As any farmer’s market shopper will know, eating produce that’s in season is exponentially tastier. Since cannabis is a plant it makes sense that you’d want to enjoy it in peak season. It’s important to know when is the best time of the year to splurge on premium weed and when the extra cost won’t make much of a difference.
Cannabis plants are in the Cannabaceae family and flowers in late summer into fall in nature. Outdoor cultivators plant in spring and plants begin growing leaves, stalks, and buds within a few months in the vegetative stage. According to Leafly, summer solstice triggers the flowering phase with bushies leaves, flowers and buds forming. Like with many flowering plants, plants give many sensory and visual cues when they’re ready for harvest. Harvest occurs in the fall when buds are trimmed and dried.
Indica strains generally flower more quickly than sativas. Plants that are harvested earlier may have a lighter flavor and produce more of a brain high while buds left on the plant longer may produce a body high and have a deeper, richer flavor. Flavor also depends on drying techniques and varietal. Of course, cannabis varieties flower at slightly different times and some strains have been bred to flourish in different growing climates or even indoors.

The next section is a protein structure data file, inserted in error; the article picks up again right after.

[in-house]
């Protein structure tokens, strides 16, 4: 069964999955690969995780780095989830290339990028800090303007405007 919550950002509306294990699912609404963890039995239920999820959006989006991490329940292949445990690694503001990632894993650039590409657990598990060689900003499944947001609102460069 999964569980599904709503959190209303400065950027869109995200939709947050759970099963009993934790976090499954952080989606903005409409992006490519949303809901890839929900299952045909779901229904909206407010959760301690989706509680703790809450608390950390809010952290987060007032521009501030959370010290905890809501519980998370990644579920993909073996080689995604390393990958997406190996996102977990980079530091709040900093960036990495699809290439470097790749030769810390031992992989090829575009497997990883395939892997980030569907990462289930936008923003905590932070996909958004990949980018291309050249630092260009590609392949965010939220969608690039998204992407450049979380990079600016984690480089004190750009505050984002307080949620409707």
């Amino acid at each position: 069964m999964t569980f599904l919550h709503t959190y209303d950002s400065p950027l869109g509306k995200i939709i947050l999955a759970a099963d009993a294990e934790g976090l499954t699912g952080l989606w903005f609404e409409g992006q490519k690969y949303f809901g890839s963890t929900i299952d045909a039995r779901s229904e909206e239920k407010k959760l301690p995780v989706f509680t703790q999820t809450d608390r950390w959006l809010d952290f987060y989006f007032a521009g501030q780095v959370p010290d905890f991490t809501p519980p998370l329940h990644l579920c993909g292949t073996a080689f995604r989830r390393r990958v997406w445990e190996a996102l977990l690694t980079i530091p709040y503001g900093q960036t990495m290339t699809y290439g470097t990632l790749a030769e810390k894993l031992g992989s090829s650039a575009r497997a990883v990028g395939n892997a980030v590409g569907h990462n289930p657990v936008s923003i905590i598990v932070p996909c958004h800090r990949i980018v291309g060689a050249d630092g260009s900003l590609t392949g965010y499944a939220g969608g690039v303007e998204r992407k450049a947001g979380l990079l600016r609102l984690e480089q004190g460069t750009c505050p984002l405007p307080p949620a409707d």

But for indoor growers, it can be a challenge to know when is the best time to enjoy your bud. One helpful shortcut for growers without much of a green thumb is to purchase an autoflowering plants or cannabis ruderalis. These strains can flower as soon as two months after planting. These plants tend to be smaller and more slender than other cannabis varieties and tend to have lower THC content. Despite these potential drawbacks, the ease of cultivating these plants surely makes up for their smaller stature and somewhat diminished potency.
If you’re a more ambitious home gardener, cultivating a seasonal plant more care must be taken to harvest the best bud. Seasonal cannabis plants need twelve hours of darkness which replicates the night. During the flowering stage, some cannabis plants can nearly double in size. Indoor cannabis plants thrive when their environments mimic nature – that includes fresh, moving air, nutritious soil, adequate water, and cycles of light and darkness. Growing websites like the aptly named, I Love Growing Marijuana, suggest the plants need total darkness which can be achieved with a blackout sheet or tarp. Certain plants may need longer than twelve hours of darkness to reach maturity.
Cannabis plants change color from green to orange, mauve, brown or scarlet. The hair-like pistils of the cannabis plant will also become visible and change from white to darker shades. Resin is produced in mature plants and cannabis will become sticky and have that telltale weed smell. Plants produce other visual cues to indicate maturity and readiness to harvest. As with any plant, cultivating indoor cannabis can take trial and error before you produce dispensary-worthy goods.